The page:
President Donald Trump's drive to cement the conservative grip on the top U.S. court faces a major test on Friday as the Senate holds a key procedural vote on Brett Kavanaugh, whose Supreme Court nomination has set off a political brawl.
Hours before the U.S. Senate's first of two votes on the Supreme Court nomination of Brett Kavanaugh, a senior Republican told Fox News that he could not predict if the chamber would confirm Kavanaugh.
President Donald Trump's fellow Republicans gained confidence on Thursday that his U.S. Supreme Court nominee, Brett Kavanaugh, could win Senate confirmation after two wavering lawmakers responded positively to an FBI report on accusations of sexual misconduct against the judge.
President Donald Trump's nomination of conservative federal appeals court Judge Brett Kavanaugh to the U.S. Supreme Court is likely to hinge on the votes of a handful of senators: three Republicans and two Democrats.
U.S. Supreme Court nominee Brett Kavanaugh said in Wall Street Journal op-ed on Thursday that he "might have been too emotional at times" in his Senate testimony last week in which he denied accusations of sexual misconduct.
A second day of deliberations will begin on Friday in the murder trial of a white Chicago police officer who killed a black teenager in 2014 in a hail of bullets, a case that has put the city's large African-American community on edge.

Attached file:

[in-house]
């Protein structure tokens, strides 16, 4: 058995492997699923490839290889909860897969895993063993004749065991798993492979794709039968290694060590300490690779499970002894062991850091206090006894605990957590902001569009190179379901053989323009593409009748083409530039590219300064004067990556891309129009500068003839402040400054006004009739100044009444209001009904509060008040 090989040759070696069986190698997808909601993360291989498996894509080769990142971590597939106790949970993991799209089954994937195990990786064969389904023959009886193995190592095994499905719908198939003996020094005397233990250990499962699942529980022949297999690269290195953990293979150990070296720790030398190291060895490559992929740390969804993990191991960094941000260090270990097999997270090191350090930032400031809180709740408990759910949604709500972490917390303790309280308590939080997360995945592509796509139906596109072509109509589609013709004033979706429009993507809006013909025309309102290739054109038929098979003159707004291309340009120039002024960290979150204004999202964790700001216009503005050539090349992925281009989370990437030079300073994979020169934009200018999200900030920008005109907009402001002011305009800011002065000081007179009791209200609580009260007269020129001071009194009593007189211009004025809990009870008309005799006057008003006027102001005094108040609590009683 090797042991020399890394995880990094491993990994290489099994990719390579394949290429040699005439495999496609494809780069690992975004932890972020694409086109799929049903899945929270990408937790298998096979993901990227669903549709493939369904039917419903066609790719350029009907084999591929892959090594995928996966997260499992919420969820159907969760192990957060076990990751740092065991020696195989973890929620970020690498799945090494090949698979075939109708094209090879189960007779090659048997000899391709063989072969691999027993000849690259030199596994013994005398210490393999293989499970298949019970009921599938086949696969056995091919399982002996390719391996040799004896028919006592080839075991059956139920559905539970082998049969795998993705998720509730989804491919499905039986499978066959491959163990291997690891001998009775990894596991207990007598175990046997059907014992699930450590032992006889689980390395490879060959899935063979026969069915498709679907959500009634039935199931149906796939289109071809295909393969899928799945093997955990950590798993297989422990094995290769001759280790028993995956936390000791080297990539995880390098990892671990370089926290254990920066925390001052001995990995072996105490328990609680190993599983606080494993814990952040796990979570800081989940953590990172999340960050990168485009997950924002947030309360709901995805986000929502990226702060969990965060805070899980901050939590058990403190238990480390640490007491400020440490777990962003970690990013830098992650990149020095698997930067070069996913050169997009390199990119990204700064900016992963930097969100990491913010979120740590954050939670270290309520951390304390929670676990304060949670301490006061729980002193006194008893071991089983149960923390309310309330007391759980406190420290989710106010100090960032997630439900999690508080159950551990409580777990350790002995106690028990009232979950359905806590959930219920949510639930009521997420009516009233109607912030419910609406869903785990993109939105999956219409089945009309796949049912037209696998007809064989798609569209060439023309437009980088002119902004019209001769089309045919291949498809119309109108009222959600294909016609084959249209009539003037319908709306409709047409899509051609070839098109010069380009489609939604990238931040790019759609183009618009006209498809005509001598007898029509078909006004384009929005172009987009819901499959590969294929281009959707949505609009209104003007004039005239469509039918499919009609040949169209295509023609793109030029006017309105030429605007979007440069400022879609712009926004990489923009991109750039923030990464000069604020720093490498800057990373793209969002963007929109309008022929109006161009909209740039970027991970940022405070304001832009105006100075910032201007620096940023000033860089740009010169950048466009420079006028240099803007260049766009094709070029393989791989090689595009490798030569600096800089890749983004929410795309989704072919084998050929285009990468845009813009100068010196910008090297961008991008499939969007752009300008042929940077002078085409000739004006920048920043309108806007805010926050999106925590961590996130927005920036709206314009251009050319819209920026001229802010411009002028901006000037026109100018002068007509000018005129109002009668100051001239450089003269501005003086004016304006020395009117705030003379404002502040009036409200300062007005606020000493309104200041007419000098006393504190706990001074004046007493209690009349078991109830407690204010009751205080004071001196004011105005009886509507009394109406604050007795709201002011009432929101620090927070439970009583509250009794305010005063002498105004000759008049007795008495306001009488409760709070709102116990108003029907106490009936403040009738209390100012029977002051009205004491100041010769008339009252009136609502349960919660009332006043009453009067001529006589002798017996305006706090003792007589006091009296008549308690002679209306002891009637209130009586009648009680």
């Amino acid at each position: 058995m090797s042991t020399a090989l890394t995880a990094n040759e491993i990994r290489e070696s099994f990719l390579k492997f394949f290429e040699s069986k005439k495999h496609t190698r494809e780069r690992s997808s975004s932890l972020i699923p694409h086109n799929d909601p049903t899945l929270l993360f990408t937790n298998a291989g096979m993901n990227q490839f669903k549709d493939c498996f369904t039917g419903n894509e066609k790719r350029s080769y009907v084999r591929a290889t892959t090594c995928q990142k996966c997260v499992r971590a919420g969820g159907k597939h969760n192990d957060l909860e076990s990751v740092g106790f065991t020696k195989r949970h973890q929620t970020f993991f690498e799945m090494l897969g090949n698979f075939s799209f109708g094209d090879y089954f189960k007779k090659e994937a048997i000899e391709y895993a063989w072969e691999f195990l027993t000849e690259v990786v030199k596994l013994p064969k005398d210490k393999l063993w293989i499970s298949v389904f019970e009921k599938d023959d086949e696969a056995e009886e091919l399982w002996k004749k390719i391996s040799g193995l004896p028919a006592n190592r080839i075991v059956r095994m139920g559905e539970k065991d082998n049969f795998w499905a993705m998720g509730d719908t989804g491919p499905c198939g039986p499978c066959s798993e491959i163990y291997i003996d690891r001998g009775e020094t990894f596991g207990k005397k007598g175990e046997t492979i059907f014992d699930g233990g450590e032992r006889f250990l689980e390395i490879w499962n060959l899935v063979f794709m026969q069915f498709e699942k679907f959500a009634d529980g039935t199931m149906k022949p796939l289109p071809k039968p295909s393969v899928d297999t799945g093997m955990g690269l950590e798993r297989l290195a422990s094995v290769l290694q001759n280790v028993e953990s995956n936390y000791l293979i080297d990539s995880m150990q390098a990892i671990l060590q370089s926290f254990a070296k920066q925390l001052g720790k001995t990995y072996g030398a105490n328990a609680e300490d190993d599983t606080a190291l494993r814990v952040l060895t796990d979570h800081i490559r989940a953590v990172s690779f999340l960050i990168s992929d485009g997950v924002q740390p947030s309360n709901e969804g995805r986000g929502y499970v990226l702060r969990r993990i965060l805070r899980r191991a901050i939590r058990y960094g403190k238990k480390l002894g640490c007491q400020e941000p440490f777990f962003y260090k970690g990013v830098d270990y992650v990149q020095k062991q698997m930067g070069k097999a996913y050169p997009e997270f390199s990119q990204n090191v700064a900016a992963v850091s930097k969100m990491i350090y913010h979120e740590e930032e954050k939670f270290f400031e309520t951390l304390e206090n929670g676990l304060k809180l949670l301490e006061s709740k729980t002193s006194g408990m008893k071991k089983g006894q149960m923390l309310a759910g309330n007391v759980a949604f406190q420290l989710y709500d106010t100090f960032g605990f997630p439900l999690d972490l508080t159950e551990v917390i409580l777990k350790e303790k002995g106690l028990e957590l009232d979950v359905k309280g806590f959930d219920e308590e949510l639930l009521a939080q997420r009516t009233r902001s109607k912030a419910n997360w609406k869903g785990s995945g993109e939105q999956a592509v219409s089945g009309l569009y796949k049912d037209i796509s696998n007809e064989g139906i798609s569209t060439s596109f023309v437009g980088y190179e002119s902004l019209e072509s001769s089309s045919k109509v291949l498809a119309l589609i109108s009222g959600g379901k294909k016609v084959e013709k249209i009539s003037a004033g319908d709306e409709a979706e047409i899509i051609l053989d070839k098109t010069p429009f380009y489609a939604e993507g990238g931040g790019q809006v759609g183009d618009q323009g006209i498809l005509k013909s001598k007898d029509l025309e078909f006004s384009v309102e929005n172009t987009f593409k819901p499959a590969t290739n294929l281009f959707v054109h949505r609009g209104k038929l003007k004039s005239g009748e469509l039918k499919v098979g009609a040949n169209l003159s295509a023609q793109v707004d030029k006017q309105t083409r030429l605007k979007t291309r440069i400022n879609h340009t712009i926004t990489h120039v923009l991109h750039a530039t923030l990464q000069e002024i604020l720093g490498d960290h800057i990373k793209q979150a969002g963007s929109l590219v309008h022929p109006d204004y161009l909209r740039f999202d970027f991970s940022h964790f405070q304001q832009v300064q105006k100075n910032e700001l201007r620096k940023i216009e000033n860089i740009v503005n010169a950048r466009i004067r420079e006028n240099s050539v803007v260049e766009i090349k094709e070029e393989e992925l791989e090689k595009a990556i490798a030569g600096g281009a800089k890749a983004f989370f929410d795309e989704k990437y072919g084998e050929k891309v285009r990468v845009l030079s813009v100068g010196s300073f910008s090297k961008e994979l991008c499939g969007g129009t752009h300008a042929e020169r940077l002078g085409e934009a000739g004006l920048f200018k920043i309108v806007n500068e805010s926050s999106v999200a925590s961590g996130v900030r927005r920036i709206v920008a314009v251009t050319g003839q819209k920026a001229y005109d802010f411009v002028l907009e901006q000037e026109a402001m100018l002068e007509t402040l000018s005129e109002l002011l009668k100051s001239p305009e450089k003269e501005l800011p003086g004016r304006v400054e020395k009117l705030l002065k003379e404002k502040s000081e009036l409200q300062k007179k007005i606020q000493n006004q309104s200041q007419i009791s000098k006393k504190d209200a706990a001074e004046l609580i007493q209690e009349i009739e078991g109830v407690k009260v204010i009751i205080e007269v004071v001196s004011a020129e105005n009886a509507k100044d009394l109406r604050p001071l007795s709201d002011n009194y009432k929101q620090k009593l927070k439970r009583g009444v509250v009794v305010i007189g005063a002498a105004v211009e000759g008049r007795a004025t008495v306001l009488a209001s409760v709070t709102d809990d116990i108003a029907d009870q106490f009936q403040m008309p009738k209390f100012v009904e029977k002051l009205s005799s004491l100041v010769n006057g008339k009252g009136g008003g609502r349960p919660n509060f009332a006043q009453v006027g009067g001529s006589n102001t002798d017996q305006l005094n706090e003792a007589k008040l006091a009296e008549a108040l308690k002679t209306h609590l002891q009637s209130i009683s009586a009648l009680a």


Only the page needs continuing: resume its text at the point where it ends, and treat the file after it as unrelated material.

The Trump administration is moving ahead with plans to revise safety rules that bar fully self-driving cars from the roads without equipment such as steering wheels, pedals and mirrors, according to a document made public on Thursday.
The FBI completed its probe of sexual misconduct allegations against U.S. Supreme Court nominee Brett Kavanaugh after speaking with 10 people, according to the Senate Judiciary Committee. Here is information on the six people known to have been interviewed, as well as 20 more who may have relevant information but who were not known to have been contacted by the FBI.
Retired U.S. Supreme Court Justice John Paul Stevens said on Thursday that Supreme Court nominee Brett Kavanaugh does not belong on the high court because of "potential bias" he showed in his recent Senate confirmation hearing.